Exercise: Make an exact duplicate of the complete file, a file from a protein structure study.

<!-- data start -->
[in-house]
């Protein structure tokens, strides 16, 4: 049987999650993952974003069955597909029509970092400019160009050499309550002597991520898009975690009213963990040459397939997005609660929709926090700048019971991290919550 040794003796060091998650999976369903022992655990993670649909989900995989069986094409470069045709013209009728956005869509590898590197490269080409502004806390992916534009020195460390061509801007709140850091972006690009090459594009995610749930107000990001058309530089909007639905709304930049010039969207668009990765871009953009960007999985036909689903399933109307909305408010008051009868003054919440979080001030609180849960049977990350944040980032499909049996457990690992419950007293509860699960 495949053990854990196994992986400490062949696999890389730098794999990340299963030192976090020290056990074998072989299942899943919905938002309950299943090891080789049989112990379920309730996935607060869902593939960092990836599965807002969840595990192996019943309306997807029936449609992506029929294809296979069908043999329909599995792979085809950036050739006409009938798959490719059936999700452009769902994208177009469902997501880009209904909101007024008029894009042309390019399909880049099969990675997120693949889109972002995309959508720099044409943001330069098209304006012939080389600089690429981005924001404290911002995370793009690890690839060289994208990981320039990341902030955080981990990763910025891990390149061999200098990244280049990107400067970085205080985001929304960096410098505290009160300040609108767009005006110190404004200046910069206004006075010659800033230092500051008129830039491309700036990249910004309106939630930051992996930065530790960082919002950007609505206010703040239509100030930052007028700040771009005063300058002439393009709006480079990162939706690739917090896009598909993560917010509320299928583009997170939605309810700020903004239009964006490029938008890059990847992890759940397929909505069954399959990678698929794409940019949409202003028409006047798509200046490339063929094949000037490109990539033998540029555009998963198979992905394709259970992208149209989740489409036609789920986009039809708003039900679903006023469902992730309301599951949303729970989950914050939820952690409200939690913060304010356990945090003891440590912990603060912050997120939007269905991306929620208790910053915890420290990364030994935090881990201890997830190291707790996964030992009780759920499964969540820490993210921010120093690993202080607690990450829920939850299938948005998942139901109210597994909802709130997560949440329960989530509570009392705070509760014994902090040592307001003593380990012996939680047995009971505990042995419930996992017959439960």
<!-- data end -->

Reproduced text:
[in-house]
């Protein structure tokens, strides 16, 4: 049987999650993952974003069955597909029509970092400019160009050499309550002597991520898009975690009213963990040459397939997005609660929709926090700048019971991290919550 040794003796060091998650999976369903022992655990993670649909989900995989069986094409470069045709013209009728956005869509590898590197490269080409502004806390992916534009020195460390061509801007709140850091972006690009090459594009995610749930107000990001058309530089909007639905709304930049010039969207668009990765871009953009960007999985036909689903399933109307909305408010008051009868003054919440979080001030609180849960049977990350944040980032499909049996457990690992419950007293509860699960 495949053990854990196994992986400490062949696999890389730098794999990340299963030192976090020290056990074998072989299942899943919905938002309950299943090891080789049989112990379920309730996935607060869902593939960092990836599965807002969840595990192996019943309306997807029936449609992506029929294809296979069908043999329909599995792979085809950036050739006409009938798959490719059936999700452009769902994208177009469902997501880009209904909101007024008029894009042309390019399909880049099969990675997120693949889109972002995309959508720099044409943001330069098209304006012939080389600089690429981005924001404290911002995370793009690890690839060289994208990981320039990341902030955080981990990763910025891990390149061999200098990244280049990107400067970085205080985001929304960096410098505290009160300040609108767009005006110190404004200046910069206004006075010659800033230092500051008129830039491309700036990249910004309106939630930051992996930065530790960082919002950007609505206010703040239509100030930052007028700040771009005063300058002439393009709006480079990162939706690739917090896009598909993560917010509320299928583009997170939605309810700020903004239009964006490029938008890059990847992890759940397929909505069954399959990678698929794409940019949409202003028409006047798509200046490339063929094949000037490109990539033998540029555009998963198979992905394709259970992208149209989740489409036609789920986009039809708003039900679903006023469902992730309301599951949303729970989950914050939820952690409200939690913060304010356990945090003891440590912990603060912050997120939007269905991306929620208790910053915890420290990364030994935090881990201890997830190291707790996964030992009780759920499964969540820490993210921010120093690993202080607690990450829920939850299938948005998942139901109210597994909802709130997560949440329960989530509570009392705070509760014994902090040592307001003593380990012996939680047995009971505990042995419930996992017959439960």